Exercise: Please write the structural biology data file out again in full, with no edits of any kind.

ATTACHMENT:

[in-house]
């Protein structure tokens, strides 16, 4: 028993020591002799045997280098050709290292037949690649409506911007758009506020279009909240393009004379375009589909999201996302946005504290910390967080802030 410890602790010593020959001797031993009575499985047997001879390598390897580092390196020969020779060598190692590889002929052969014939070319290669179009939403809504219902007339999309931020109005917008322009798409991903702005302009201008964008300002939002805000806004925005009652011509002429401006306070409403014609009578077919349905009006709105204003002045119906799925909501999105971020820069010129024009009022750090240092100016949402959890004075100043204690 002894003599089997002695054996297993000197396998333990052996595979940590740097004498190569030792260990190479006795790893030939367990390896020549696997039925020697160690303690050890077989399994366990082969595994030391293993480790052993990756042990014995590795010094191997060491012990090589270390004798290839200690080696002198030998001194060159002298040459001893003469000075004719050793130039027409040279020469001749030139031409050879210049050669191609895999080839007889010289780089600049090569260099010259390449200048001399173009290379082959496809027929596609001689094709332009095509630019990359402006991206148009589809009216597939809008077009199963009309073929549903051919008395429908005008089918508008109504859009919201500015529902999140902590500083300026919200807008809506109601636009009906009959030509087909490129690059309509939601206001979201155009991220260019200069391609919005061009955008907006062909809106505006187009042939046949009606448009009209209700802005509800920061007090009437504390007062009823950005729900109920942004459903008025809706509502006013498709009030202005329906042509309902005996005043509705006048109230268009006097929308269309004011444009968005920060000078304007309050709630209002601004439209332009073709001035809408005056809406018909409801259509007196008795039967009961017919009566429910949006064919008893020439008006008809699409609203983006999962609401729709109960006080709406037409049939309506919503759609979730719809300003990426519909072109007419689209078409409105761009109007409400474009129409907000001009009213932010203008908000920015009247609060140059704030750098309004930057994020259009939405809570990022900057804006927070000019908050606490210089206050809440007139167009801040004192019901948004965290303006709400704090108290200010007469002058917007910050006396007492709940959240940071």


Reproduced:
[in-house]
């Protein structure tokens, strides 16, 4: 028993020591002799045997280098050709290292037949690649409506911007758009506020279009909240393009004379375009589909999201996302946005504290910390967080802030 410890602790010593020959001797031993009575499985047997001879390598390897580092390196020969020779060598190692590889002929052969014939070319290669179009939403809504219902007339999309931020109005917008322009798409991903702005302009201008964008300002939002805000806004925005009652011509002429401006306070409403014609009578077919349905009006709105204003002045119906799925909501999105971020820069010129024009009022750090240092100016949402959890004075100043204690 002894003599089997002695054996297993000197396998333990052996595979940590740097004498190569030792260990190479006795790893030939367990390896020549696997039925020697160690303690050890077989399994366990082969595994030391293993480790052993990756042990014995590795010094191997060491012990090589270390004798290839200690080696002198030998001194060159002298040459001893003469000075004719050793130039027409040279020469001749030139031409050879210049050669191609895999080839007889010289780089600049090569260099010259390449200048001399173009290379082959496809027929596609001689094709332009095509630019990359402006991206148009589809009216597939809008077009199963009309073929549903051919008395429908005008089918508008109504859009919201500015529902999140902590500083300026919200807008809506109601636009009906009959030509087909490129690059309509939601206001979201155009991220260019200069391609919005061009955008907006062909809106505006187009042939046949009606448009009209209700802005509800920061007090009437504390007062009823950005729900109920942004459903008025809706509502006013498709009030202005329906042509309902005996005043509705006048109230268009006097929308269309004011444009968005920060000078304007309050709630209002601004439209332009073709001035809408005056809406018909409801259509007196008795039967009961017919009566429910949006064919008893020439008006008809699409609203983006999962609401729709109960006080709406037409049939309506919503759609979730719809300003990426519909072109007419689209078409409105761009109007409400474009129409907000001009009213932010203008908000920015009247609060140059704030750098309004930057994020259009939405809570990022900057804006927070000019908050606490210089206050809440007139167009801040004192019901948004965290303006709400704090108290200010007469002058917007910050006396007492709940959240940071």